Corporate contributions cannot immediately be outlawed again, especially since Citizens United, but they can be made irrelevant, by adopting a feature of British campaign law. Candidates in Britain are not limited in what they can collect for their campaigns, but limited instead in what they can spend.
Suppose we impose the British spending limit—a bit over £7,000, say $10,500. (That won’t buy much television time, but it is ample to communicate in print everything American voters truly need to know: the candidate’s qualifications and positions on the issues.) Candidates don’t need what they can’t spend, so the corporate millions are rendered useless.
Well, not quite. Citizens United still stands. Corporations could still fund vicious media campaigns of punishment—or lavish ones of support. A final, definitive step is called for.
Freed of the need for corporate campaign money, the Congress can now attack the root causes of corporate hegemony—the ludicrous concept of legal personhood for corporations and the absurd derivative, their Constitutional rights—and legislate to extinguish both. The Roberts Supreme Court will salivate to strike the law down, but nullifying personhood has two unassailable defenses.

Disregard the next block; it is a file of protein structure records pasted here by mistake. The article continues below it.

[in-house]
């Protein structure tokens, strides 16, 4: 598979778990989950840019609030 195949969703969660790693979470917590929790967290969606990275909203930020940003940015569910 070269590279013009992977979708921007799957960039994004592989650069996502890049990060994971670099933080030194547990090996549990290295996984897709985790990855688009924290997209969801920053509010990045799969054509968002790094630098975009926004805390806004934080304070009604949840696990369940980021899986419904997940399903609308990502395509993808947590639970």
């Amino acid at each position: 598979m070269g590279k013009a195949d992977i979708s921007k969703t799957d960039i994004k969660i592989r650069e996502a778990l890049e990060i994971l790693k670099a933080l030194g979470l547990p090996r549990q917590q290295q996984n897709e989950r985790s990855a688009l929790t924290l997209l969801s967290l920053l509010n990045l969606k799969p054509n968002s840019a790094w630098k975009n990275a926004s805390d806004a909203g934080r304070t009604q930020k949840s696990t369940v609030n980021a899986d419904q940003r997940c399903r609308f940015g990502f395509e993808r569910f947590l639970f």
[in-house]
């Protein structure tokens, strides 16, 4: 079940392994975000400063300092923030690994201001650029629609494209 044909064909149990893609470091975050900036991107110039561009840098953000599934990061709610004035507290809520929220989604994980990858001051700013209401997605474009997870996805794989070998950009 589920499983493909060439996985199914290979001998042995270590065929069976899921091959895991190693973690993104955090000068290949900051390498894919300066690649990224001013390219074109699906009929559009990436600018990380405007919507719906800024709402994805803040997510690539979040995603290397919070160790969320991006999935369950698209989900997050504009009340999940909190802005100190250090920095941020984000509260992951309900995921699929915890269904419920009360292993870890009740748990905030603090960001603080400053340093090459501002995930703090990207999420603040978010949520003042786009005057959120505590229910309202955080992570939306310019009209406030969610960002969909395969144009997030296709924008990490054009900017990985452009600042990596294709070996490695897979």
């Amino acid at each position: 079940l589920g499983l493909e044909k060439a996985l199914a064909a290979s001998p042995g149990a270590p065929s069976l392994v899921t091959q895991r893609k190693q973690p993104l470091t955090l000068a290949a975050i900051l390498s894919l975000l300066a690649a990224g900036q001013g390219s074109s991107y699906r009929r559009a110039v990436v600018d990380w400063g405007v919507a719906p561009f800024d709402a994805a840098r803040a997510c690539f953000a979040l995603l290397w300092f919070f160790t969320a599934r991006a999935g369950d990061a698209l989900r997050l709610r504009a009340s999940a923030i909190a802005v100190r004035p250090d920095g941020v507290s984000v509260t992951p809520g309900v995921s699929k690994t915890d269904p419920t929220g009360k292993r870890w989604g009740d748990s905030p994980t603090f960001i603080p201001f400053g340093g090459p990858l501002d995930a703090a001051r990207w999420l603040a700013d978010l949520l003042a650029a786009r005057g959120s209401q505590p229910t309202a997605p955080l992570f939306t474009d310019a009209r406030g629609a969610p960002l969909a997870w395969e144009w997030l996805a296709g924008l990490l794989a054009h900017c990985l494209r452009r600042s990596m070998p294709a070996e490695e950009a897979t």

Thom Hartmann’s book Unequal Protection unearthed the utter fraudulence of corporate personhood. Bestowed allegedly in the Santa ClaraCounty decision of 1886, Hartmann discovered it is technically but unalterably illegal. And the Founding Fathers in their wildest nightmares would not have granted—or foreseen—Constitutional rights for corporations. This is abundantly clear in their writings. Deny all this, Mr. Chief Justice.
With personhood disallowed, nothing stands in the way of voiding Citizens United–-in statute: prohibiting corporate spending for any political purpose.
Mr. President, Washington is now rid of corporate dominance. You and the Congress are free once more to govern in the public interest.
But the pathologies of 30 years of deregulation remain, displayed in today’s appalling social and economic injustices. You cannot undo all the pathologies overnight but you can attack two problems of immediate, screeching concern: affordable health care and employment for every American seeking work.
We need a single-payer healthcare system (you’ve stated its superiority) and a massive program of public works, two very costly new initiatives. Nothing could rebuild the economy and defuse the incipient rebellion sooner than these two in combination.
They could both be financed without borrowing a penny, but a single private corporation, indulging in a legalized form of extortion, stands in the way of doing so.